Photography News 85 Web

First test

LITRA.COM

IMAGES From left to right, the Litra Torch 2.0, the Litra Studio and the Litra Pro

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PROS Build quality is amazingly solid in all three units, powerful for their size, Bluetooth control (Pro and Studio), colour temperature range, control and effects (all on the Studio) CONS Heavy and pricey (Studio) location LED light, the Litra Studio has got to be worth a serious look. Verdict All three lights performed really well and I enjoyed their company. They are great to use, solidly built and give powerful, high- quality lighting. The Torch 2.0 and the Pro are the sort of lights you can leave in your bag and just pull out when required, with outputs that are good for their size. Having Bluetooth control on the Pro (and the Studio) is a welcome bonus. The Litra Studio is a serious, deeply impressive piece of kit and, of course, it comes with a serious price tag. But if you need a no-compromise, supremely versatile, use-anywhere

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ABOVE Around the back of the Studio are its controls. Navigating your way around the effects and colour temperature settings take a little getting used to, but it’s straightforward after a little practice. It's even easier with the free app

My light meter reading of the Pro at one metre and ISO 400 gave exposure settings of 1/30sec at precisely f/5.6. Adjusting the power wirelessly to 50% gave an aperture of exactly f/4, so the proportional power control is accurate. From a full charge, the Litra Pro lasted 42 minutes, with a full recharge taking about an hour. Last, but certainly not least, is the Litra Studio, This is a hefty, very rugged unit with a matching price tag, and while its core purpose of delivering a powerful, high-quality light is the same as its smaller brothers, it takes this on several steps. Its weight (990g) and size (about the same profile as a Nikon Z 7) means it’s not really a light to stick on the camera, because I’d fear for the hot shoe – although in theory you can because there is a 1/4in screw fitting in its base. The Studio would be much safer on a lighting stand, lighting pole or on the supplied handgrip. A white diffuser is also in the box. It's worth saying there is an extensive system of supporting accessories including modifiers for the Litra lights. Look at the front of the unit (with it turned off ) and you’ll see a 12x9 array of white, orange and yellow LEDs. It is these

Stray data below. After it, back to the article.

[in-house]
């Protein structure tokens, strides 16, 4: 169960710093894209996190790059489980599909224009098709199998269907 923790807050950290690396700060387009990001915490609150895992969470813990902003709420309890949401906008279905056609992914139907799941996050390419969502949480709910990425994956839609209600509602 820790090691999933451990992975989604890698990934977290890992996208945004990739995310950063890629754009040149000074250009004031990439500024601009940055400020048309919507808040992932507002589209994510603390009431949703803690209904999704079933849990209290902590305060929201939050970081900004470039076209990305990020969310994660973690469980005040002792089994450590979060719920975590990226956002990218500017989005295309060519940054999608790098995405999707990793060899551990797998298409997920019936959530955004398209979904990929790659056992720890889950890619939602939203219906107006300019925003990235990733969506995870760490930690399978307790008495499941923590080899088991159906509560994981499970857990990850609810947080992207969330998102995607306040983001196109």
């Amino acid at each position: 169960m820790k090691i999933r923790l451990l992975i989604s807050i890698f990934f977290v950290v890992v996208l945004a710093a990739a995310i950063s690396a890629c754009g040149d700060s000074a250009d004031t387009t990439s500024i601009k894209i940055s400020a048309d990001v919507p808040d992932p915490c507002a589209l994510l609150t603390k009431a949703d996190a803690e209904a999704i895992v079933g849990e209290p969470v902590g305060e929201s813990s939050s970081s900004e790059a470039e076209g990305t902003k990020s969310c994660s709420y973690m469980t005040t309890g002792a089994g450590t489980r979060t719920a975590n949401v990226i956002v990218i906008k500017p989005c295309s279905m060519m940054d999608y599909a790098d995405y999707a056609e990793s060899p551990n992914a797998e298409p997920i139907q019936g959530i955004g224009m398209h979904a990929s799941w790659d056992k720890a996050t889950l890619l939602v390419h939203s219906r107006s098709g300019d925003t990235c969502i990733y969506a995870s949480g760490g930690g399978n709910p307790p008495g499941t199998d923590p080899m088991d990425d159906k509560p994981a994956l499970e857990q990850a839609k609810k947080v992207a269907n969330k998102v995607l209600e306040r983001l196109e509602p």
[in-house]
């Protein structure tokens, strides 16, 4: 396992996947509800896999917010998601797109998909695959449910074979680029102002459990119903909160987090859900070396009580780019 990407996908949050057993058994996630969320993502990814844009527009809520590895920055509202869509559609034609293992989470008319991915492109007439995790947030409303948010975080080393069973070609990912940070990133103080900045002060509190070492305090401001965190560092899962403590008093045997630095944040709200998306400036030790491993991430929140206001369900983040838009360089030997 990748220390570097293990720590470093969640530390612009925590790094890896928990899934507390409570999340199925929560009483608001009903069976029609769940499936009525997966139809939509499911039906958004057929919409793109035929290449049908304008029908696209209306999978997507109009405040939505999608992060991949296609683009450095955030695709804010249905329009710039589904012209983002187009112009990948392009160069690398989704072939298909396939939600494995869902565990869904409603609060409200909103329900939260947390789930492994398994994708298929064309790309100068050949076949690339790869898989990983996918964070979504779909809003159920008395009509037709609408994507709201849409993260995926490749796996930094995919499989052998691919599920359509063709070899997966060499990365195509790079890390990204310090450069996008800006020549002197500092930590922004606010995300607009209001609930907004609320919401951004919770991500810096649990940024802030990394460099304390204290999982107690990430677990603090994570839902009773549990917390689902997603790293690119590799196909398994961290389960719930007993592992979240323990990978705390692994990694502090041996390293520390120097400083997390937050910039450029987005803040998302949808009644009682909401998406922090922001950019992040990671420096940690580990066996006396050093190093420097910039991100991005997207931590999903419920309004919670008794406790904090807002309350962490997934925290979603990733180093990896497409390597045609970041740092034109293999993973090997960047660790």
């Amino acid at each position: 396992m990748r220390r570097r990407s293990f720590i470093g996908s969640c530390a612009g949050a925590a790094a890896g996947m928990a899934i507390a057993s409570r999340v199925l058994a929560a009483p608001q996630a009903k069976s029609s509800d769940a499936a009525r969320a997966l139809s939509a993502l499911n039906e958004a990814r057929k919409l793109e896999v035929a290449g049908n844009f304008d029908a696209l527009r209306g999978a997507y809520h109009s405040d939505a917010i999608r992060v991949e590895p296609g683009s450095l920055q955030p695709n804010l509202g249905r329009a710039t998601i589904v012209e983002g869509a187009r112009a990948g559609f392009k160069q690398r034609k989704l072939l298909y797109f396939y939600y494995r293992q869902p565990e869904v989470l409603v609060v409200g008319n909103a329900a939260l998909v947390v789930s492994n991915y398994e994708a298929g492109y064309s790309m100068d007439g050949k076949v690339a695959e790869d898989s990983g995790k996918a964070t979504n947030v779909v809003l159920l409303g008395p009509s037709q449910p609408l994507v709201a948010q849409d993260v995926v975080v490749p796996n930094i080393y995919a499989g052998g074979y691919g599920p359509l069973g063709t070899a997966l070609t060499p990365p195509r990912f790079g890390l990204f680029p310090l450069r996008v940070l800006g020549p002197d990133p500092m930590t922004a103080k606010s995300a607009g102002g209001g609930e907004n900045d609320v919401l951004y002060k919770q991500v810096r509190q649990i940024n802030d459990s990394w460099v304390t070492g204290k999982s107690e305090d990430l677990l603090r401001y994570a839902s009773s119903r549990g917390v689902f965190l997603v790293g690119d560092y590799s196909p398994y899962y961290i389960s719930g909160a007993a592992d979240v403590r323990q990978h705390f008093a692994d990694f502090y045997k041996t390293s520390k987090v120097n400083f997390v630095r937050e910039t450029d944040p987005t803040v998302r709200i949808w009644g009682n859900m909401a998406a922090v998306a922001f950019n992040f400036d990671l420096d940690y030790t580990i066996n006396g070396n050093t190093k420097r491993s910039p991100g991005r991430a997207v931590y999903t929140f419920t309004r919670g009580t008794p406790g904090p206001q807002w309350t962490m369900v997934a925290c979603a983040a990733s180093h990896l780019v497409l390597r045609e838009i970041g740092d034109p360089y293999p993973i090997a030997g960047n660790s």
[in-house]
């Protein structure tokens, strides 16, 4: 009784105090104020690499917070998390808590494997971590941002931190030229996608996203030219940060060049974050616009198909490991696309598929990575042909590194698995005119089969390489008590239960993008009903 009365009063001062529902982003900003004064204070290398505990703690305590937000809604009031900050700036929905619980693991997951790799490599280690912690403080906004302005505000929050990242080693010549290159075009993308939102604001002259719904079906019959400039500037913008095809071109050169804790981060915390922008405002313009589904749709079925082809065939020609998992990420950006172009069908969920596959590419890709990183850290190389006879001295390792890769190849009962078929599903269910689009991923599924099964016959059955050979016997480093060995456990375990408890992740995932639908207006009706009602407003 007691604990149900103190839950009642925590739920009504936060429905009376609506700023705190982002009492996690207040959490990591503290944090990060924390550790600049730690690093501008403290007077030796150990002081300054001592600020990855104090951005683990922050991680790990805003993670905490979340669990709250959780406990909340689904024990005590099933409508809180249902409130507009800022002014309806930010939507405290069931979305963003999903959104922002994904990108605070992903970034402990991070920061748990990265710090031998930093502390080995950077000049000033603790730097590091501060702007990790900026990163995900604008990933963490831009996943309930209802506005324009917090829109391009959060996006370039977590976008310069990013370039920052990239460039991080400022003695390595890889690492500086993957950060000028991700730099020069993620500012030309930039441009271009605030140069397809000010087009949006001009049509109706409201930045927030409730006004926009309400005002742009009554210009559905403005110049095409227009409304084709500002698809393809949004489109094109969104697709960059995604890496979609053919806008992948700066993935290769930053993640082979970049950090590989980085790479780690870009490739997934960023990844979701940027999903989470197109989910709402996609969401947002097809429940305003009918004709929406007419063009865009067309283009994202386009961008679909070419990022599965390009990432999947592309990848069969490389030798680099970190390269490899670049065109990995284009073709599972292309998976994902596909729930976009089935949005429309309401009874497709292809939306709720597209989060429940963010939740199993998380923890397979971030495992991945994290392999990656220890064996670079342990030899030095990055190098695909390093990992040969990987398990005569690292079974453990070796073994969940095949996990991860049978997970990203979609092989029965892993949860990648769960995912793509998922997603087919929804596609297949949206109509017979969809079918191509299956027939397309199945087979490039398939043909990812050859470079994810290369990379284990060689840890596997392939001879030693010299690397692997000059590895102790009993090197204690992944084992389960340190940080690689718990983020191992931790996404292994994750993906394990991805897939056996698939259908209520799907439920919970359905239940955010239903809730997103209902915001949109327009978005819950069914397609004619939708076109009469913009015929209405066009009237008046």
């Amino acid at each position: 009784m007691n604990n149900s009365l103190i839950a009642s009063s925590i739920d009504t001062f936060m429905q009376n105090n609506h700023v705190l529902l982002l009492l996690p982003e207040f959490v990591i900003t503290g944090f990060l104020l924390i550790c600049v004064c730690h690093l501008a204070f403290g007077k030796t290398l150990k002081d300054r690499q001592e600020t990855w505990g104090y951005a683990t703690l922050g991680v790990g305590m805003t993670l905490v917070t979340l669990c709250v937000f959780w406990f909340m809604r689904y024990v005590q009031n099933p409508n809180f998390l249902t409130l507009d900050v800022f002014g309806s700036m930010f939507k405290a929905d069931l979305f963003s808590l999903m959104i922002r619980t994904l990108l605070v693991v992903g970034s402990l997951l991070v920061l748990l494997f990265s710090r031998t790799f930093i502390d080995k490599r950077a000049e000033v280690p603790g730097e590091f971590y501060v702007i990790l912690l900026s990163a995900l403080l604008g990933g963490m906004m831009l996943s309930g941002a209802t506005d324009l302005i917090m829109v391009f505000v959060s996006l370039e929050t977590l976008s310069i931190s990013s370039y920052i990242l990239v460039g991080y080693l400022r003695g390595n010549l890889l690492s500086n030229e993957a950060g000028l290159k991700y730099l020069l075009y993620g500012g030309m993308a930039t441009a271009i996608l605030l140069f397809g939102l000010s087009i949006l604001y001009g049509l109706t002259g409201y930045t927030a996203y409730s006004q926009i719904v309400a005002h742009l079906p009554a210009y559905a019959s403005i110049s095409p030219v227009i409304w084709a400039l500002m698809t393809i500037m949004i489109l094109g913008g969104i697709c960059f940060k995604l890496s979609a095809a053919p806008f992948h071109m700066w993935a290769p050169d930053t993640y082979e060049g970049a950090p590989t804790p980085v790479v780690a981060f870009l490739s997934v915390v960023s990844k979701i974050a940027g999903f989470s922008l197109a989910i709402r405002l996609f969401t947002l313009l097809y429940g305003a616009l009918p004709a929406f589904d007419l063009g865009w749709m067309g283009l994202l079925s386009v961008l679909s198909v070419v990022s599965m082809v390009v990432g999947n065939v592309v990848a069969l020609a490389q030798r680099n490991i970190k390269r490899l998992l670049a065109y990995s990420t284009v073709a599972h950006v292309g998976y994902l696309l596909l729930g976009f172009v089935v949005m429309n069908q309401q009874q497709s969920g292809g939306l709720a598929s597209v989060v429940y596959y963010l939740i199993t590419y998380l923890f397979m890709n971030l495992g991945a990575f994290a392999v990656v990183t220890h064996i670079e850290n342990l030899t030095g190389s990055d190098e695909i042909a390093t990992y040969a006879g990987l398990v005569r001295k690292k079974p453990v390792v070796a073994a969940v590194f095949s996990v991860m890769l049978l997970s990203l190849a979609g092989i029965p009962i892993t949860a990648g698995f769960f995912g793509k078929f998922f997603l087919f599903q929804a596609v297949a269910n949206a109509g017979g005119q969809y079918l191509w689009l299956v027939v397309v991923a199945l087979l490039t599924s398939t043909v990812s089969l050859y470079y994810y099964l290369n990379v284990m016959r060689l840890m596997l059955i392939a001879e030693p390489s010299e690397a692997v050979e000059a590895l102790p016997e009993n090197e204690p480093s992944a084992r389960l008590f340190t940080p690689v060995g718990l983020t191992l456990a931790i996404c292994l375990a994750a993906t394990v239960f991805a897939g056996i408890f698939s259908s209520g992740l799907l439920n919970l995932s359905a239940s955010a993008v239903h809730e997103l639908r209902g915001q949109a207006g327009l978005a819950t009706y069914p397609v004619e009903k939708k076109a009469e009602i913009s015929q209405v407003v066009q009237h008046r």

that give the unit its controllability within the huge 2000- 10,000K working range. See right for more on this. Precisely controlling colour temperature output is just one of the Studio’s features. In the HSI menu, there are 360 RGB options and the saturation can be controlled 0-100%. In Gel mode there are ten settings for 3200K and 5500K. Finally, in RGBWWmode you have individual control in single percentage steps of the red, blue and green channels, plus cold white and warm white. There’s more. In the effects menu, you can, among others, go for candles, cloud, lightning, police and, my favourite, dance club, where you can have 24 colours strobing away. All the effect modes have many options and, again, all work down to single percentage points. As far as power is concerned, my meter reading at 1m was 1/30sec at f/11 and ISO 400, and I got a run time of 55 minutes before it expired – it got very hot in this time, too, as you would expect. You do get a low-power warning at 10%, but if you plug in a powered USB-C charging lead, you can carry on working. WC

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ABOVE These shots show how the Litra Studio’s LEDs change colour and output to produce different colour temperature settings very precisely

Issue 85 | Photography News 37

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